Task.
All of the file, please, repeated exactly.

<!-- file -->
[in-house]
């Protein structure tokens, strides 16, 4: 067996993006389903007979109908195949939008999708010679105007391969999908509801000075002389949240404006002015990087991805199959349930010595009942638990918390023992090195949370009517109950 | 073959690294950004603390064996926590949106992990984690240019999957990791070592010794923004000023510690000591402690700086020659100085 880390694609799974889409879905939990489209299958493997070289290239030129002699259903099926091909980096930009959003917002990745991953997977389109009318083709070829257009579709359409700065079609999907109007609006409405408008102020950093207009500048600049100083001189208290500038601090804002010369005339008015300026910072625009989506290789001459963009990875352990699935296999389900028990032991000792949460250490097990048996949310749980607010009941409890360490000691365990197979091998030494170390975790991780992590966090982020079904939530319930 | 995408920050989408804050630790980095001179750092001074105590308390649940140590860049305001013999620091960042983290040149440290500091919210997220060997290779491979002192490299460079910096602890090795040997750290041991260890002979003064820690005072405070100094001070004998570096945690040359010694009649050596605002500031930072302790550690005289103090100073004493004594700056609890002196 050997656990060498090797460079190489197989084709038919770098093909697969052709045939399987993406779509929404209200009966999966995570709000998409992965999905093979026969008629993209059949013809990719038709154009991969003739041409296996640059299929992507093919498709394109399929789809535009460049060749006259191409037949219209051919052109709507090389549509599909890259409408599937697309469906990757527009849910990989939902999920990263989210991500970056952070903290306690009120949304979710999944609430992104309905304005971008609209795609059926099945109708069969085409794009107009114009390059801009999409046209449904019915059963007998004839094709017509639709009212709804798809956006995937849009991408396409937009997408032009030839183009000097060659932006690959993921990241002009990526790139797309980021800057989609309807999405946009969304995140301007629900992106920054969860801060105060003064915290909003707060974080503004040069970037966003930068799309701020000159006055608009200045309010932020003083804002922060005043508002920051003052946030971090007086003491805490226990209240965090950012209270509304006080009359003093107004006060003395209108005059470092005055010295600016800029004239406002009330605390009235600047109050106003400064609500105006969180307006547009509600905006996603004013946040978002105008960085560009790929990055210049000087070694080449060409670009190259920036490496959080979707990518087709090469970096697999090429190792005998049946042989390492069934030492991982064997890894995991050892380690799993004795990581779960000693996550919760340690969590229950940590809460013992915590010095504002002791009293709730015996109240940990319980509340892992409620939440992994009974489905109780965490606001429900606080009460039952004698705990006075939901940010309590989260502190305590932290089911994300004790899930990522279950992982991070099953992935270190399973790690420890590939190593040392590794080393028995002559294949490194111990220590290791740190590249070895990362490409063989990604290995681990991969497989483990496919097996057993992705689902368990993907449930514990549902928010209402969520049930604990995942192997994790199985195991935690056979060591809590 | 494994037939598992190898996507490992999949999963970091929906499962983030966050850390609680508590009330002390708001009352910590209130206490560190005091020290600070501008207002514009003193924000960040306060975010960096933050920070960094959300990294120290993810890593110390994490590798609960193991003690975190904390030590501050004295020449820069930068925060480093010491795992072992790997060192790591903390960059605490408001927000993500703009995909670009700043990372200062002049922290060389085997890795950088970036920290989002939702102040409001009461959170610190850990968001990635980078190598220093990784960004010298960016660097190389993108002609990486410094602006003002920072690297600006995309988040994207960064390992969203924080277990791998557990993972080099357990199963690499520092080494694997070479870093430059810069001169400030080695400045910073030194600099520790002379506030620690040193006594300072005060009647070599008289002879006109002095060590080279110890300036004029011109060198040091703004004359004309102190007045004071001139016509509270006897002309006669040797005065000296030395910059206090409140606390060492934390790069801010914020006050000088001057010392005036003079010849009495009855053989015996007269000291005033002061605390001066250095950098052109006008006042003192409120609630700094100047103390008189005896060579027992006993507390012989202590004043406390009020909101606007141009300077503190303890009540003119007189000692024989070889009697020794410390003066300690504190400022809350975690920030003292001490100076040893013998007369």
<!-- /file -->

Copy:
[in-house]
């Protein structure tokens, strides 16, 4: 067996993006389903007979109908195949939008999708010679105007391969999908509801000075002389949240404006002015990087991805199959349930010595009942638990918390023992090195949370009517109950 | 073959690294950004603390064996926590949106992990984690240019999957990791070592010794923004000023510690000591402690700086020659100085 880390694609799974889409879905939990489209299958493997070289290239030129002699259903099926091909980096930009959003917002990745991953997977389109009318083709070829257009579709359409700065079609999907109007609006409405408008102020950093207009500048600049100083001189208290500038601090804002010369005339008015300026910072625009989506290789001459963009990875352990699935296999389900028990032991000792949460250490097990048996949310749980607010009941409890360490000691365990197979091998030494170390975790991780992590966090982020079904939530319930 | 995408920050989408804050630790980095001179750092001074105590308390649940140590860049305001013999620091960042983290040149440290500091919210997220060997290779491979002192490299460079910096602890090795040997750290041991260890002979003064820690005072405070100094001070004998570096945690040359010694009649050596605002500031930072302790550690005289103090100073004493004594700056609890002196 050997656990060498090797460079190489197989084709038919770098093909697969052709045939399987993406779509929404209200009966999966995570709000998409992965999905093979026969008629993209059949013809990719038709154009991969003739041409296996640059299929992507093919498709394109399929789809535009460049060749006259191409037949219209051919052109709507090389549509599909890259409408599937697309469906990757527009849910990989939902999920990263989210991500970056952070903290306690009120949304979710999944609430992104309905304005971008609209795609059926099945109708069969085409794009107009114009390059801009999409046209449904019915059963007998004839094709017509639709009212709804798809956006995937849009991408396409937009997408032009030839183009000097060659932006690959993921990241002009990526790139797309980021800057989609309807999405946009969304995140301007629900992106920054969860801060105060003064915290909003707060974080503004040069970037966003930068799309701020000159006055608009200045309010932020003083804002922060005043508002920051003052946030971090007086003491805490226990209240965090950012209270509304006080009359003093107004006060003395209108005059470092005055010295600016800029004239406002009330605390009235600047109050106003400064609500105006969180307006547009509600905006996603004013946040978002105008960085560009790929990055210049000087070694080449060409670009190259920036490496959080979707990518087709090469970096697999090429190792005998049946042989390492069934030492991982064997890894995991050892380690799993004795990581779960000693996550919760340690969590229950940590809460013992915590010095504002002791009293709730015996109240940990319980509340892992409620939440992994009974489905109780965490606001429900606080009460039952004698705990006075939901940010309590989260502190305590932290089911994300004790899930990522279950992982991070099953992935270190399973790690420890590939190593040392590794080393028995002559294949490194111990220590290791740190590249070895990362490409063989990604290995681990991969497989483990496919097996057993992705689902368990993907449930514990549902928010209402969520049930604990995942192997994790199985195991935690056979060591809590 | 494994037939598992190898996507490992999949999963970091929906499962983030966050850390609680508590009330002390708001009352910590209130206490560190005091020290600070501008207002514009003193924000960040306060975010960096933050920070960094959300990294120290993810890593110390994490590798609960193991003690975190904390030590501050004295020449820069930068925060480093010491795992072992790997060192790591903390960059605490408001927000993500703009995909670009700043990372200062002049922290060389085997890795950088970036920290989002939702102040409001009461959170610190850990968001990635980078190598220093990784960004010298960016660097190389993108002609990486410094602006003002920072690297600006995309988040994207960064390992969203924080277990791998557990993972080099357990199963690499520092080494694997070479870093430059810069001169400030080695400045910073030194600099520790002379506030620690040193006594300072005060009647070599008289002879006109002095060590080279110890300036004029011109060198040091703004004359004309102190007045004071001139016509509270006897002309006669040797005065000296030395910059206090409140606390060492934390790069801010914020006050000088001057010392005036003079010849009495009855053989015996007269000291005033002061605390001066250095950098052109006008006042003192409120609630700094100047103390008189005896060579027992006993507390012989202590004043406390009020909101606007141009300077503190303890009540003119007189000692024989070889009697020794410390003066300690504190400022809350975690920030003292001490100076040893013998007369």